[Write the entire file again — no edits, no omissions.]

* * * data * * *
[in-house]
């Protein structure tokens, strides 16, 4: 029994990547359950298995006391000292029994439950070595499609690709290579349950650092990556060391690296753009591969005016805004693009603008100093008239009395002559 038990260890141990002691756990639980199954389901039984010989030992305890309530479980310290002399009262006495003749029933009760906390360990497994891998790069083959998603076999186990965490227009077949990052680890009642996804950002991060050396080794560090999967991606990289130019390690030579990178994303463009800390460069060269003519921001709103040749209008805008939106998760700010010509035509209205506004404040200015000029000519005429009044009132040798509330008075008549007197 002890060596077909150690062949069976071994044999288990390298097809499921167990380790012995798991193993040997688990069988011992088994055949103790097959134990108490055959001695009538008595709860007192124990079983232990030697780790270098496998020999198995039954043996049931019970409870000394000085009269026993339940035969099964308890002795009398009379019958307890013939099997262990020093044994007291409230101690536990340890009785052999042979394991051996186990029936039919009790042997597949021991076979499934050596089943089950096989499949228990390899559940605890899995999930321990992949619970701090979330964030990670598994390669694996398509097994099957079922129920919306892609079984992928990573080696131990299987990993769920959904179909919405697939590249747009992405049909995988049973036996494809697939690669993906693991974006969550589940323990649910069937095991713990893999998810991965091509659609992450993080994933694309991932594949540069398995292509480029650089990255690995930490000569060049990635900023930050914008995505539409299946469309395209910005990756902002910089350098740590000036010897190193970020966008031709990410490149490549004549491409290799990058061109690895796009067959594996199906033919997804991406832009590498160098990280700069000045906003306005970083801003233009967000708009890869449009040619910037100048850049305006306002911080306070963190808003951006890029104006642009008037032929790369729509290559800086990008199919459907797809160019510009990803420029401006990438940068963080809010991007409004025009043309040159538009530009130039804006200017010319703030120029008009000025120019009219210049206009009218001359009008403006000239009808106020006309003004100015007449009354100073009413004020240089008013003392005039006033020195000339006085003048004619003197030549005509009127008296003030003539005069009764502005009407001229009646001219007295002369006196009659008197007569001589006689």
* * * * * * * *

[in-house]
């Protein structure tokens, strides 16, 4: 029994990547359950298995006391000292029994439950070595499609690709290579349950650092990556060391690296753009591969005016805004693009603008100093008239009395002559 038990260890141990002691756990639980199954389901039984010989030992305890309530479980310290002399009262006495003749029933009760906390360990497994891998790069083959998603076999186990965490227009077949990052680890009642996804950002991060050396080794560090999967991606990289130019390690030579990178994303463009800390460069060269003519921001709103040749209008805008939106998760700010010509035509209205506004404040200015000029000519005429009044009132040798509330008075008549007197 002890060596077909150690062949069976071994044999288990390298097809499921167990380790012995798991193993040997688990069988011992088994055949103790097959134990108490055959001695009538008595709860007192124990079983232990030697780790270098496998020999198995039954043996049931019970409870000394000085009269026993339940035969099964308890002795009398009379019958307890013939099997262990020093044994007291409230101690536990340890009785052999042979394991051996186990029936039919009790042997597949021991076979499934050596089943089950096989499949228990390899559940605890899995999930321990992949619970701090979330964030990670598994390669694996398509097994099957079922129920919306892609079984992928990573080696131990299987990993769920959904179909919405697939590249747009992405049909995988049973036996494809697939690669993906693991974006969550589940323990649910069937095991713990893999998810991965091509659609992450993080994933694309991932594949540069398995292509480029650089990255690995930490000569060049990635900023930050914008995505539409299946469309395209910005990756902002910089350098740590000036010897190193970020966008031709990410490149490549004549491409290799990058061109690895796009067959594996199906033919997804991406832009590498160098990280700069000045906003306005970083801003233009967000708009890869449009040619910037100048850049305006306002911080306070963190808003951006890029104006642009008037032929790369729509290559800086990008199919459907797809160019510009990803420029401006990438940068963080809010991007409004025009043309040159538009530009130039804006200017010319703030120029008009000025120019009219210049206009009218001359009008403006000239009808106020006309003004100015007449009354100073009413004020240089008013003392005039006033020195000339006085003048004619003197030549005509009127008296003030003539005069009764502005009407001229009646001219007295002369006196009659008197007569001589006689």